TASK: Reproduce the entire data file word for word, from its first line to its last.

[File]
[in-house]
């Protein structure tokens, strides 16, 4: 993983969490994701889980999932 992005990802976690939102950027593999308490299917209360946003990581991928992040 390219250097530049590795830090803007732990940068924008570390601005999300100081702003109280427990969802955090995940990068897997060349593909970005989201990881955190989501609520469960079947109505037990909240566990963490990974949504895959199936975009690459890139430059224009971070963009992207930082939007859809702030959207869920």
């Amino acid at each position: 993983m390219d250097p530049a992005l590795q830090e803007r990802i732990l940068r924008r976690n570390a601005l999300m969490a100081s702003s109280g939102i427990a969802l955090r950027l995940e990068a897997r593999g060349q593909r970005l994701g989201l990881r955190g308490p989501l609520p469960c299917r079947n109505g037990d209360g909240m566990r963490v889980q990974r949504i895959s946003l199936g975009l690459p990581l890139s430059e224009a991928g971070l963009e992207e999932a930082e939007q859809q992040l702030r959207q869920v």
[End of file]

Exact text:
[in-house]
């Protein structure tokens, strides 16, 4: 993983969490994701889980999932 992005990802976690939102950027593999308490299917209360946003990581991928992040 390219250097530049590795830090803007732990940068924008570390601005999300100081702003109280427990969802955090995940990068897997060349593909970005989201990881955190989501609520469960079947109505037990909240566990963490990974949504895959199936975009690459890139430059224009971070963009992207930082939007859809702030959207869920």
């Amino acid at each position: 993983m390219d250097p530049a992005l590795q830090e803007r990802i732990l940068r924008r976690n570390a601005l999300m969490a100081s702003s109280g939102i427990a969802l955090r950027l995940e990068a897997r593999g060349q593909r970005l994701g989201l990881r955190g308490p989501l609520p469960c299917r079947n109505g037990d209360g909240m566990r963490v889980q990974r949504i895959s946003l199936g975009l690459p990581l890139s430059e224009a991928g971070l963009e992207e999932a930082e939007q859809q992040l702030r959207q869920v």